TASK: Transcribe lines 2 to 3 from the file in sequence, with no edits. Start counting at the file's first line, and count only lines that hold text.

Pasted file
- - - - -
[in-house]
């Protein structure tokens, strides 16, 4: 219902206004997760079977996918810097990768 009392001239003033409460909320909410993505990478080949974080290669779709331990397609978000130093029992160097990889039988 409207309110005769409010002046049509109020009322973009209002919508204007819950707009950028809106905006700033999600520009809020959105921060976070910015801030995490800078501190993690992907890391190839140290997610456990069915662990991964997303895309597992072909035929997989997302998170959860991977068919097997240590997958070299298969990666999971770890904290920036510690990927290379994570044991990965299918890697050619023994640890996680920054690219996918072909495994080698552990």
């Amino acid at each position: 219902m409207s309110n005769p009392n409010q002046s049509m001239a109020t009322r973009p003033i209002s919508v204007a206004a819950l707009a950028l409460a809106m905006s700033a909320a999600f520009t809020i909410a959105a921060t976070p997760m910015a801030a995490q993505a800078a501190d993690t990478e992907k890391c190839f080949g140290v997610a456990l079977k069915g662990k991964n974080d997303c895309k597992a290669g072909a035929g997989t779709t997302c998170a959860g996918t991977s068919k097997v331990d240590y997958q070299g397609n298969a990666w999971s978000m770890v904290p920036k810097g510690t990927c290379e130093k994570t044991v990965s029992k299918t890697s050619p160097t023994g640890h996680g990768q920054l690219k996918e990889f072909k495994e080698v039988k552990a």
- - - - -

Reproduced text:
């Protein structure tokens, strides 16, 4: 219902206004997760079977996918810097990768 009392001239003033409460909320909410993505990478080949974080290669779709331990397609978000130093029992160097990889039988 409207309110005769409010002046049509109020009322973009209002919508204007819950707009950028809106905006700033999600520009809020959105921060976070910015801030995490800078501190993690992907890391190839140290997610456990069915662990991964997303895309597992072909035929997989997302998170959860991977068919097997240590997958070299298969990666999971770890904290920036510690990927290379994570044991990965299918890697050619023994640890996680920054690219996918072909495994080698552990």
């Amino acid at each position: 219902m409207s309110n005769p009392n409010q002046s049509m001239a109020t009322r973009p003033i209002s919508v204007a206004a819950l707009a950028l409460a809106m905006s700033a909320a999600f520009t809020i909410a959105a921060t976070p997760m910015a801030a995490q993505a800078a501190d993690t990478e992907k890391c190839f080949g140290v997610a456990l079977k069915g662990k991964n974080d997303c895309k597992a290669g072909a035929g997989t779709t997302c998170a959860g996918t991977s068919k097997v331990d240590y997958q070299g397609n298969a990666w999971s978000m770890v904290p920036k810097g510690t990927c290379e130093k994570t044991v990965s029992k299918t890697s050619p160097t023994g640890h996680g990768q920054l690219k996918e990889f072909k495994e080698v039988k552990a």